A hairless mole could be the key to curing cancer in humans
The hairless mole or heterocéfalo (Heterocephalus glaber), which is actually a rat, is being studied by scientists in the United States because his body could hold the key to preventing cancer.
The researchers found that this mammal about the size of a mouse who lives beneath the surface of the earth in a tunnel system, has an extraordinary longevity to be a rodent.
Mice live on average two years but the hairless rat can reach 28 years. It is believed that this is because it carries a life protected from predators, which are difficult to penetrate their tunnels.
But he has also discovered that these animals are immune to cancer, one of the most prevalent diseases in mice.
“Although it has been maintained and studied many of these animals in laboratories and zoos, were never detected a cancerous tumor,” says Vera Gorbunova, a biologist at the University of Rochester in upstate New York, USA . UU.
“Obviously this is something we can not 100% sure, but if we compare the results with the frequency of tumors in mice see a difference from day to night.”
Indeed, it is known that mice have a high incidence of cancer and at the end of his life up to 90% of the animals developed a tumor.
Human beings, and all animals with long life expectancy, have stronger defenses against disease. Cancer causes 23% of human mortality.
So, Professor Gorbunova and her team, which published its most recent observations in the Proceedings of the National Academy of Sciences (PNAS, Proceedings of the National Academy of Sciences), are trying to understand what the genetic basis of the mole in the body hairless causing this surprising immunity to cancer.
“What we’ve discovered so far is that these animals use an additional mechanism, which do not have mice or human-beings have to protect against cancer.”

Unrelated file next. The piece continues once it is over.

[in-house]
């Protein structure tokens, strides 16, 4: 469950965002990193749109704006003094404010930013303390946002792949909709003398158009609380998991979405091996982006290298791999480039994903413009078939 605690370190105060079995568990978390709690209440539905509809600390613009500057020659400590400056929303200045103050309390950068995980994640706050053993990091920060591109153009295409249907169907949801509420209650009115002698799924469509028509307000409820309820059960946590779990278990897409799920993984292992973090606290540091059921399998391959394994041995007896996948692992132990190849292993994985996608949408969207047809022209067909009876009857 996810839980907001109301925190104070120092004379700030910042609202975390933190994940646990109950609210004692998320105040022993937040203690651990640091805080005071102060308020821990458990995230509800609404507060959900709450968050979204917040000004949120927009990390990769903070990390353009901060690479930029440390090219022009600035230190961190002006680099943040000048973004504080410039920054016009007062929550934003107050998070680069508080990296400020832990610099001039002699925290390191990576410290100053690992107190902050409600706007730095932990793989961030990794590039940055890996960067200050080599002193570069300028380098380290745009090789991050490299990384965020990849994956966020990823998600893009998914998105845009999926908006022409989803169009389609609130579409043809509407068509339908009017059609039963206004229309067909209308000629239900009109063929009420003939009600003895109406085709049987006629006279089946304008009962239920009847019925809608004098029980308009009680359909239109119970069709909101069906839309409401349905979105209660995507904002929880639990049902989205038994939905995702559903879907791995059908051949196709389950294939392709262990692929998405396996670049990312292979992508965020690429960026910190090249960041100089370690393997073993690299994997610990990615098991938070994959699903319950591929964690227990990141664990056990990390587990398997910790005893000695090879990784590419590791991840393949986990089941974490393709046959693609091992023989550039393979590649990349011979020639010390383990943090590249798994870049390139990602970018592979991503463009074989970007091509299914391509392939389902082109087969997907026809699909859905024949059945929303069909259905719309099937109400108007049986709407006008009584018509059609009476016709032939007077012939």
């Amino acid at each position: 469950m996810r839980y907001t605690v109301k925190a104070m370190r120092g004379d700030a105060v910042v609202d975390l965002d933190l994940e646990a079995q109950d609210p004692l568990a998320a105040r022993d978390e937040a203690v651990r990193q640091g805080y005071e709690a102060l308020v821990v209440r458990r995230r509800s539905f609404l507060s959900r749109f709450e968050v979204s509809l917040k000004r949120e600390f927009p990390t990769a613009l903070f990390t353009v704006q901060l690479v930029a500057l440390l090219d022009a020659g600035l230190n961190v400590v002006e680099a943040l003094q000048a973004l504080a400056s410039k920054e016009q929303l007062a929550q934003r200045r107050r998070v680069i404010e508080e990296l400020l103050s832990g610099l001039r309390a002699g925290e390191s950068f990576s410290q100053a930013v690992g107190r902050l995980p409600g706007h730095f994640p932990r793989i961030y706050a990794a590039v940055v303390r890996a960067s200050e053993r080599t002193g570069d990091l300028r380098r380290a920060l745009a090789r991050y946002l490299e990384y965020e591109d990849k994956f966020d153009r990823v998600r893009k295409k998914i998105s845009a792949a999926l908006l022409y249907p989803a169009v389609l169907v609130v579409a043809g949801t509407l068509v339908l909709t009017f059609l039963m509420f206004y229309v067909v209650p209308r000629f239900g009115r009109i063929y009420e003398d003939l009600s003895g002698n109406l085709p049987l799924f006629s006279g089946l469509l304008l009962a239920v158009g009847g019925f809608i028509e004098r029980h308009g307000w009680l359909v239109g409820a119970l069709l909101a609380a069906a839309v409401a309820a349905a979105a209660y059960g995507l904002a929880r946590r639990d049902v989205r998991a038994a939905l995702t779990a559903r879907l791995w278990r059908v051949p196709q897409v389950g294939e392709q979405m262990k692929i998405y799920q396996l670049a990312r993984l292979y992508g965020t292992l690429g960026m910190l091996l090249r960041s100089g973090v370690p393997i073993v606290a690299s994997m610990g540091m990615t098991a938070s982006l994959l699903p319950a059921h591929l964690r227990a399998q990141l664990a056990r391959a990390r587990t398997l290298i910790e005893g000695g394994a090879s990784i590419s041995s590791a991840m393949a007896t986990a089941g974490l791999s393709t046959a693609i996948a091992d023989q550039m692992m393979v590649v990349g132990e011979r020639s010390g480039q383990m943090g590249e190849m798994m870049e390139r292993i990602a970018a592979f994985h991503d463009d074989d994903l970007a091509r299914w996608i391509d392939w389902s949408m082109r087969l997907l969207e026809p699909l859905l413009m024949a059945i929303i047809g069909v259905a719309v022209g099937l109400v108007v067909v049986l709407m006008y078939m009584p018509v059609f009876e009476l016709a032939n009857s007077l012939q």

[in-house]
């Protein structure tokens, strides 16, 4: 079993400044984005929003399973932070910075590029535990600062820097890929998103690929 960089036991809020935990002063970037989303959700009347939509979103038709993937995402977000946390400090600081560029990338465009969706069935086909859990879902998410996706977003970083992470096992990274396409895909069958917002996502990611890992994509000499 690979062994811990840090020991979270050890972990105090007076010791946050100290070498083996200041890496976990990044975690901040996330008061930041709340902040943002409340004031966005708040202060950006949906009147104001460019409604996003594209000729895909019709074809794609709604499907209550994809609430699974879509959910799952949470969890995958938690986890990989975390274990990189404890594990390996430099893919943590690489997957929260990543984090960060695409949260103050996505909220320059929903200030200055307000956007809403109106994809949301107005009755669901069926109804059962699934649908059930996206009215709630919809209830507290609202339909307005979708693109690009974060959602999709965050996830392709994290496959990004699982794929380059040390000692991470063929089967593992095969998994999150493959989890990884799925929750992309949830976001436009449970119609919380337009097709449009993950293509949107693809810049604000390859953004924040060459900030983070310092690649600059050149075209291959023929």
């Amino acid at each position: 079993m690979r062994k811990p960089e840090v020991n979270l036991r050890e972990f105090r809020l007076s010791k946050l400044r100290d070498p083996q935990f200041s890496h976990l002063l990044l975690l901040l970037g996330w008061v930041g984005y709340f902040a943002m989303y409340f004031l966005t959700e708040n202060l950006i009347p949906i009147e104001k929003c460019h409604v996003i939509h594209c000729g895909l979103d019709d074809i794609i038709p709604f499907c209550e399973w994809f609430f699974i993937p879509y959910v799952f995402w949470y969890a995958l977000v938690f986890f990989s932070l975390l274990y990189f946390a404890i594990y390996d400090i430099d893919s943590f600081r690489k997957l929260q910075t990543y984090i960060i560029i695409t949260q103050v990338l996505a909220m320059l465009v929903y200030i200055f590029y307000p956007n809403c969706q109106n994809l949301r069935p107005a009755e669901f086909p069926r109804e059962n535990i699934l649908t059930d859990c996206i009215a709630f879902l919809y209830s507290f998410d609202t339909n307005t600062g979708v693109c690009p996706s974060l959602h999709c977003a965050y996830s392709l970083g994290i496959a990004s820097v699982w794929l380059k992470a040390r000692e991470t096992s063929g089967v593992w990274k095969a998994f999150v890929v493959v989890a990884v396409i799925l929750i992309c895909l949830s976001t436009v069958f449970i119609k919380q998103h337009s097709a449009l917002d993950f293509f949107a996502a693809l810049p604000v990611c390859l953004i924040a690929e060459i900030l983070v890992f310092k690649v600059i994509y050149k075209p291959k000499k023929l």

It says the scientist, a dual system to inhibit cell proliferation irregular. (In humans this is a single system).
“Normal cells and cancer cells multiply in ways completely different,” explains the researcher.
“If we put a dish in normal human cells they form a single row of cells, but not be placed on one another and thus prevent cell division.
“Cancer cells, however, they are placed one above the other to continue to proliferate, and that’s how they form tumors.”
The scientists noted, however, that hairless mole cells are very sensitive to “overpopulation”.
“We put the plate in the laboratory the same number of cells than human cells and found that hairless mole not proliferated at all.”
The researchers found that both mole cells as human have a similar cellular system, known as contact inhibition, in both species is organized by a gene called P27.
But hairless moles, also have a version of “primitive” in this system, and scientists believe that use the P27 system as a “booster”.
This is the primitive system that prevents cells from growing and dividing moles when they make contact with each other and when they reach certain levels of overcrowding. And it’s run by another gene called P16-INK4a.
Scientists believe that this dual system is the hairless moles produced extraordinary immunity to cancer.
“We are now looking for what causes the activation of these genes could potentially find small molecules based on these genes could be used to treat cancer in humans,” says Dr. Gorbunova.
“We believe this breakthrough could open a new chapter in cancer research,” he says.
“Because so far we have focused on finding treatments for cancer, but the hairless mole potentially offers an excellent model to study how to prevent the disease.”
Researchers believe that the hairless mole evolved with this double system of protection precisely because of his long life.
“For the mice is not really important to have cancer or not because of any form are eaten by predators within two or three years,” she says.
“But it hairless moles, how they live in a very protected and away from predators, had to evolve and acquire mechanisms that enable them to live free of cancer during his long life.”